On the left, an optical image from the Digitized Sky Survey shows Cygnus X-1, outlined in a red box. Cygnus X-1 is located near large active regions of star formation in the Milky Way, as seen in this image that spans some 700 light years across. An artist's illustration on the right depicts what astronomers think is happening within the Cygnus X-1 system. Cygnus X-1 is a so-called stellar-mass black hole, a class of black holes that comes from the collapse of a massive star. New studies with data from Chandra and several other telescopes have determined the black hole's spin, mass, and distance with unprecedented accuracy.
According to a new report, dark matter may form supermassive black holes.
A new theoretical study has proposed a novel mechanism for the formation of supermassive black holes from dark matter. The international team discovered that, rather than the conventional formation scenarios involving ‘normal’ matter, supermassive black holes could form directly from dark matter in high density regions in galaxies’ centres. The findings, which have important implications for cosmology in the early Universe, have been published in the Monthly Notices of the Royal Astronomical Society.
One of the most difficult problems in the study of galaxy evolution today is determining how supermassive black holes first formed. There have been observations of supermassive black holes as early as 800 million years after the Big Bang, with little explanation for how they could evolve so rapidly.
Normal baryonic matter – the atoms and elements that make up stars, planets, and all visible objects – collapses under gravity to form black holes, which then grow over time, according to standard formation models. The new research, however, looks into the possibility of stable galactic cores made of dark matter and surrounded by a diluted dark matter halo, and discovers that the centres of these structures can become so concentrated that they can collapse into supermassive black holes once a critical threshold is reached.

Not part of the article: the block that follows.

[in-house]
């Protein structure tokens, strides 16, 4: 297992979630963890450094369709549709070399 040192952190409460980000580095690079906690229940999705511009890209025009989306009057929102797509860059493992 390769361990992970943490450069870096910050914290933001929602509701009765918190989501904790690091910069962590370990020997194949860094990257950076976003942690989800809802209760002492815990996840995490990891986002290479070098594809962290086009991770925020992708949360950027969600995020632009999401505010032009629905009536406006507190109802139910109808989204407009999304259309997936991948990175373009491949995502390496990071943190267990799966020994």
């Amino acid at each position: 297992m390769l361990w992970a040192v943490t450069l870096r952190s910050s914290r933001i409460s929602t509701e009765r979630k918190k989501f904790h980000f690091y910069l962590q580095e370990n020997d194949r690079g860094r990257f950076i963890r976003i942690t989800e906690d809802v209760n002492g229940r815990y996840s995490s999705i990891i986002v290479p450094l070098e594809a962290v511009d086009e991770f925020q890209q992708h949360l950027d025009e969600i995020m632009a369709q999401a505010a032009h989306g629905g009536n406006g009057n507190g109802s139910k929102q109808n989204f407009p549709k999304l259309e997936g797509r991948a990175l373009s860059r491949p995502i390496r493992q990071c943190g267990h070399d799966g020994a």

According to the model, this could have happened much faster than other proposed formation mechanisms, allowing supermassive black holes to form before the galaxies they inhabit in the early Universe, contrary to current understanding.
“This new formation scenario may offer a natural explanation for how supermassive black holes formed in the early Universe, without requiring prior star formation or invoking seed black holes with unrealistic accretion rates,” says Carlos R. Argüelles, the researcher at Universidad Nacional de La Plata andICRANet who led the investigation.
Another intriguing result of the new model is that the critical mass for black hole collapse may not be reached for smaller dark matter halos, such as those surrounding some dwarf galaxies. The authors speculate that this could result in smaller dwarf galaxies with a central dark matter nucleus instead of the expected black hole. A dark matter core could still mimic the gravitational signatures of a traditional central black hole, while the dark matter outer halo could also explain observed galaxy rotation curves.
“This model shows how dark matter haloes can have dense concentrations at their centres, which may be important in understanding the formation of supermassive black holes,” Carlos added.
“We’ve shown for the first time that such core-halo dark matter distributions can form in a cosmological framework and remain stable throughout the Universe’s lifetime.”
The authors hope that future research will shed more light on the formation of supermassive black holes in the very early days of our Universe, as well as whether the centres of non-active galaxies, including our own Milky Way, may be home to these dense dark matter cores.